Supplied Editorial The newly completed purpose-built CQUniversity campus
Supplied Editorial The newly completed purpose-built CQUniversity campus

University set to slash hundreds of jobs

UP TO ONE in five jobs at Queensland's largest regional university are on the chopping block as a collapse in international students wreaks havoc on Australia's higher-education sector.

Central Queensland University vice-chancellor Nick Klompf has foreshadowed hundreds of jobs could be lost within weeks after the Federal Government's relief package failed to help cover a $100 million hole blown in its budget by the coronavirus pandemic.

In an email to staff obtained by The Courier-Mail, Prof Klompf said decisive action was required to protect the university, which employs about 3000 staff, but job losses would "cut deeply in our regional Queensland areas".

"As things currently stand, I have no option but to proceed with a program of forced redundancies over the coming weeks," he said.

He said it was clear the downturn caused by the closure of Australia's border to international students that led to a quarter of CQU's income being wiped out would "extend well into 2021 and beyond".

He said a range of federal government measures to prop up the industry had done little to help and CQU had not qualified for the JobKeeper wage subsidy package after it "appears the regulations were changed on two or three occasions as if to ensure universities could not apply".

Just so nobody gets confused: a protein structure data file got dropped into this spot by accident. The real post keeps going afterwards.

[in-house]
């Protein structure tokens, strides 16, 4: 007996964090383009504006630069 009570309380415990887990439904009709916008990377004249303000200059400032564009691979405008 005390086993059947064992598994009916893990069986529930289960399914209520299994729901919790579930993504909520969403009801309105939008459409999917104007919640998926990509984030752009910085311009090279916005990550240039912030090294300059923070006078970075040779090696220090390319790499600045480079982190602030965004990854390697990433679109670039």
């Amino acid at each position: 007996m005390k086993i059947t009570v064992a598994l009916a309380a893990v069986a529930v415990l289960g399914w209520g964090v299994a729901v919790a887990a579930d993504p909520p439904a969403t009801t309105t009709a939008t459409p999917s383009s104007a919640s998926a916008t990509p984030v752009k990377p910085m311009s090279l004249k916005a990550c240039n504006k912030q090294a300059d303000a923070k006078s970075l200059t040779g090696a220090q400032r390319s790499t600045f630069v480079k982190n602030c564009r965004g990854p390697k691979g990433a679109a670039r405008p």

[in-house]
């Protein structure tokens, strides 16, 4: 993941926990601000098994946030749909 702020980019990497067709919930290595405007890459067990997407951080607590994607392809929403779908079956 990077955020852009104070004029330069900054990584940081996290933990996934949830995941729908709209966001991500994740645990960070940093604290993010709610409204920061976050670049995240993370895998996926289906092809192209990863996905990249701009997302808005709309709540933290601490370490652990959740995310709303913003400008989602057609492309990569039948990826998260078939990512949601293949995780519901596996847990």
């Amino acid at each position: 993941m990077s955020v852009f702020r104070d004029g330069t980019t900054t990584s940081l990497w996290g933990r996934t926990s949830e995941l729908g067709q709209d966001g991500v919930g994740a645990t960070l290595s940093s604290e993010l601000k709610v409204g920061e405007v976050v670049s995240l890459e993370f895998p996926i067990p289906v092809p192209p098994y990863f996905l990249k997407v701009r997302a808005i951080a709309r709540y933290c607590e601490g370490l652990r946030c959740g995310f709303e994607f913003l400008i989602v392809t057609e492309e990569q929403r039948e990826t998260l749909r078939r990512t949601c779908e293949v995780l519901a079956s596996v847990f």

Labor education spokeswoman Tanya Plibersek urged the government not to abandon regional Queensland families and communities.



"Hundreds of Queenslanders will lose their jobs if the Federal Government doesn't do something to help," she said.

"Job losses on this scale will be devastating for Queensland's regional cities and towns."

Federal Education Minister Dan Tehan said the Government had committed $18 billion to universities and would continue working with the sector to "minimise the financial impact of COVID-19".

"We are aware that like the rest of the Australian and global community the university sector is not immune from the financial impact of the virus and that it covers a breadth of people within its communities including professional staff, academics, casual staff, domestic students, and international students," he said.

The latest move comes just weeks after CQU launched a recovery plan with executives including Prof Klompf taking a 20 per cent cut pay cut in 2020-21 and the proposed closure of three smaller university sites at Biloela, Yeppoon and Noosa.

About 200 staff across the academic and professional workforce have applied for voluntary redundancies, but Prof Klompf warned the university was still just "a third of the way to where we need to be in terms of cost savings".

A university spokeswoman said there were no plans to reduce services or close departments.




Originally published as University set to slash hundreds of jobs